A-G Fights Exton Cubic

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The Attorney-General has filed a writ at the Supreme Court seeking a reversal of a High Court decision in a case involving Exton Cubic mining company and the state.

The state in an ex-parte application filed by the Deputy Attorney-General Godfred Yeboah Dame argued that the ruling by High Court judge Kweku T. Ackaah Boafo in the case could undermine efficient administration of justice.

Ruling

Justice Boafo in a February 8 ruling had quashed the decision by John Peter Amewu, the Minister of Lands and Natural Resources to revok the mining lease of company in the Nyinahini bauxite concession of the Tano-Offin Forest Reserve.

According to the court, the Minister, exceeded his powers by withdrawing the mining licenses granted the company, suspected to be affiliated to Ibrahim Mahama’s Engineers and Planners (E&P).

The judge held that the decision was not grounded in law and violated the principle of natural justice adding that the Minister had acted unreasonably, unfairly and in a capricious manner.

He argued among others that the applicant, Exton Cubic Group Limited, ought to have been given a hearing before the Minister’s decision to revoke the mining leases.

A-G Fights On

Unsatisfied by the decision of the high court, the Deputy A-G is back in court three months after the ruling even though he believes the ruling is partly in the interest of government, indicating that the judge went beyond his original jurisdiction.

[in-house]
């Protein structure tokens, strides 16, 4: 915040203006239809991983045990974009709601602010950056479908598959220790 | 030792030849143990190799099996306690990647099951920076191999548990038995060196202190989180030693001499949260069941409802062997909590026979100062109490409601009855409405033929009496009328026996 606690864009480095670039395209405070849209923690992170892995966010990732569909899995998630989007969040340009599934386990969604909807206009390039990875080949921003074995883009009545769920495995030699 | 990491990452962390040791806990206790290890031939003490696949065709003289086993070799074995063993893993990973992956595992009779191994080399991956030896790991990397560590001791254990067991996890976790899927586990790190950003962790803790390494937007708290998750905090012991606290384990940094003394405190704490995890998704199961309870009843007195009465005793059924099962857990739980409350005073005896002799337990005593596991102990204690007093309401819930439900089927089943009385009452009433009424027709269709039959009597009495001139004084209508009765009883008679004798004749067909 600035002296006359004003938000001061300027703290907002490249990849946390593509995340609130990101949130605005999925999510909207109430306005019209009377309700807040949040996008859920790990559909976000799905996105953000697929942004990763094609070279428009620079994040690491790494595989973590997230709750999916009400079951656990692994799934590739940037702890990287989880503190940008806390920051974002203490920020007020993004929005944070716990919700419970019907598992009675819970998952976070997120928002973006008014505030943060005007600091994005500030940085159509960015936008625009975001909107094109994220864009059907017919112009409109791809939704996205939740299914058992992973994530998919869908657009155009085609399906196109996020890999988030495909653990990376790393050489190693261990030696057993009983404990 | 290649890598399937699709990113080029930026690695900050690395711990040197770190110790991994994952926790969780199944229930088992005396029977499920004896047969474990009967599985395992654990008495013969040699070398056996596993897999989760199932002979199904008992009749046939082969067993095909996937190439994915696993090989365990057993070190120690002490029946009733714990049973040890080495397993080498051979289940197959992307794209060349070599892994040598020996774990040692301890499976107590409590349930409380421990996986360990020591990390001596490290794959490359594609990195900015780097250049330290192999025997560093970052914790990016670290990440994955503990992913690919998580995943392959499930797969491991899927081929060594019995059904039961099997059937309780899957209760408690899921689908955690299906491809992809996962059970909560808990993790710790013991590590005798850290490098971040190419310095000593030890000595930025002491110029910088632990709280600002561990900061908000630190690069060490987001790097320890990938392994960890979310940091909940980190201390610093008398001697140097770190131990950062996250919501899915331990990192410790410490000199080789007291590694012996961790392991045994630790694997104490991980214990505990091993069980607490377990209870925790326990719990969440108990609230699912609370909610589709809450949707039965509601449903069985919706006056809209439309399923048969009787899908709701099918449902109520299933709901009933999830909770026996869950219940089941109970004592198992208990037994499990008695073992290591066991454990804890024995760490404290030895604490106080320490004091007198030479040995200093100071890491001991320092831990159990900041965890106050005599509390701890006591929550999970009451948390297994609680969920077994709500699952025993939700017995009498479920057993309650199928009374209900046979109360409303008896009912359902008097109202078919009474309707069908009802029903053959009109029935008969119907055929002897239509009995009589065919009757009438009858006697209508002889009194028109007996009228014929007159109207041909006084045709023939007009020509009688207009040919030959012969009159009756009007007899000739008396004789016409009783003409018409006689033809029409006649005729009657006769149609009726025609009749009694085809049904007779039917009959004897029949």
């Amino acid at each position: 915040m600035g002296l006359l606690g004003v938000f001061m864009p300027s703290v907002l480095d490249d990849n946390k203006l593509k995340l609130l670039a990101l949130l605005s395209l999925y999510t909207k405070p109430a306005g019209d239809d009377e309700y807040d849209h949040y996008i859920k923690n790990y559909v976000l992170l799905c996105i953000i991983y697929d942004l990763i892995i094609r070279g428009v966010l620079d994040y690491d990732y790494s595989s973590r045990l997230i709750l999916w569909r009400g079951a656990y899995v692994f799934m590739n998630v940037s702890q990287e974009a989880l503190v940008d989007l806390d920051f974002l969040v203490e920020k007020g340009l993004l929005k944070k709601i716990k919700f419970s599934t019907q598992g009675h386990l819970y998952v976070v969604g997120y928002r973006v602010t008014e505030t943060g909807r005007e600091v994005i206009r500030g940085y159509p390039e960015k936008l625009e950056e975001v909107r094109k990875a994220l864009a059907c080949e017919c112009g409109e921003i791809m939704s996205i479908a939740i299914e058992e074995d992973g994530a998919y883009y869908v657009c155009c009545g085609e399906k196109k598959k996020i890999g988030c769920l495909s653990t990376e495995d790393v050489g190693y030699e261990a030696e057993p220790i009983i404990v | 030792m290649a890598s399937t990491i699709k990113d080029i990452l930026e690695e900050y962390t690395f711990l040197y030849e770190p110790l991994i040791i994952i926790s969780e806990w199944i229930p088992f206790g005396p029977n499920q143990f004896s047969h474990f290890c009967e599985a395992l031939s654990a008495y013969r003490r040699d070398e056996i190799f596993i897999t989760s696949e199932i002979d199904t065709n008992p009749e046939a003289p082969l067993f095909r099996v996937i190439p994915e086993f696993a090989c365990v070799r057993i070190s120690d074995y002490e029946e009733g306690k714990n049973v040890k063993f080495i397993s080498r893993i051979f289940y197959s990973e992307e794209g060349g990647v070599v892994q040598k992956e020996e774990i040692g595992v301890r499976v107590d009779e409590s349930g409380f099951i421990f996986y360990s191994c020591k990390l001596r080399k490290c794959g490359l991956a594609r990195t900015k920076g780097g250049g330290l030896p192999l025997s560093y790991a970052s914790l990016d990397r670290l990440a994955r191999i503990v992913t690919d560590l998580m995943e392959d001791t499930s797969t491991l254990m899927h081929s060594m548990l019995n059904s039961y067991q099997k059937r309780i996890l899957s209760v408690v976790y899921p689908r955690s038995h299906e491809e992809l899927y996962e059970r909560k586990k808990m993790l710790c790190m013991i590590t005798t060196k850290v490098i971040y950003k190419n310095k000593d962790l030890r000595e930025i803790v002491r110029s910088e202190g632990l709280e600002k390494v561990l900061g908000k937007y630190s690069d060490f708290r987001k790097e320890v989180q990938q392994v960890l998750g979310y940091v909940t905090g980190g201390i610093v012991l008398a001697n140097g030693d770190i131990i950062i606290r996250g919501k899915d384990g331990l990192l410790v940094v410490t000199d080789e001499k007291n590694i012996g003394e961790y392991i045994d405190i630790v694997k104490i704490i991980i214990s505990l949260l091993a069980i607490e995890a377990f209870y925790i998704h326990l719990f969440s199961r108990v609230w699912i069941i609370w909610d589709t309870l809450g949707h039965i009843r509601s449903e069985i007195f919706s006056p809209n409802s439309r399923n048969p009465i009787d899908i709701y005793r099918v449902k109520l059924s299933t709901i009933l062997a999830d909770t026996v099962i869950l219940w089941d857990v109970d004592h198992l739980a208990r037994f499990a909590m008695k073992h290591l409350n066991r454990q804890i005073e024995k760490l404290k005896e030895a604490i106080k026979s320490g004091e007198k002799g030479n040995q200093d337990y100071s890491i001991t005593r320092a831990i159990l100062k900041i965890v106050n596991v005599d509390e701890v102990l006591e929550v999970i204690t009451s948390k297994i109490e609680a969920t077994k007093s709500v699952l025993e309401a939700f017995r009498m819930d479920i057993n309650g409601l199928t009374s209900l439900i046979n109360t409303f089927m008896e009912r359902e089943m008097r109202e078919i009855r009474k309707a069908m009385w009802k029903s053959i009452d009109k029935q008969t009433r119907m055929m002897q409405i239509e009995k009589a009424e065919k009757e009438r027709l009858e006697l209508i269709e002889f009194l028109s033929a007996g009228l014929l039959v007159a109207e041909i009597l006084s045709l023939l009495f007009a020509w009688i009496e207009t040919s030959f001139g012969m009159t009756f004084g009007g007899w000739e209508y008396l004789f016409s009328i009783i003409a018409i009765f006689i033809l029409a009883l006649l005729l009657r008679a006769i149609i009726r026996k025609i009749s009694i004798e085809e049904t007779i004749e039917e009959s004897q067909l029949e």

He is as a result asking the apex Court to intervene and reject the ruling by Justice Ackaah Boafo.

In his statement of case, Mr. Dame insists the High Court judge lacked jurisdiction to enforce or protect a right which Exton Cubic did not have.

He wonders why the judge attempted to, in his ruling “enforce purported rights acquired under mining leases which had not received parliamentary ratification and thus were of no effect.”

“Respectfully, the acquisition of a mineral right is a process culminating in the ratification of any mining lease by the Parliament of Ghana and not an event occurring only after the purported signing of the mining leases without regard to the mandatory statutory preconditions,” the statement of case said.

He said the wrongful assumption of jurisdiction of the court by the judge is also in violation of Act 703.

Clause 5 of the Act (703) states “Subject to subsections (4) and (5), the Minister on behalf of the President and on the recommendation of the Commission may negotiate, grant, revoke, suspend or renew mineral rights in accordance with this Act.”

The Deputy A-G also disagreed with the judge’s assertion that the Lands Minister “was not a court of law or had no adjudicatory power” to revoke the Exton Cubic license.

He stated the Minister only complied with the law by communicating to Exton Cubic that purported leases were invalid and of no effect because the legal processes were not followed in acquiring same.

Exton in Court

Exton Cubic had proceeded to court challenging the authority of the Minister to revoke three licenses it received to prospect for bauxite during the tenure of the Mahama-led administration.

The company in part accused the Minister of being arbitrary and asked the court to set aside the decision by the minister to revoke its mining licenses.

By: Jeffrey De-Graft Johnson

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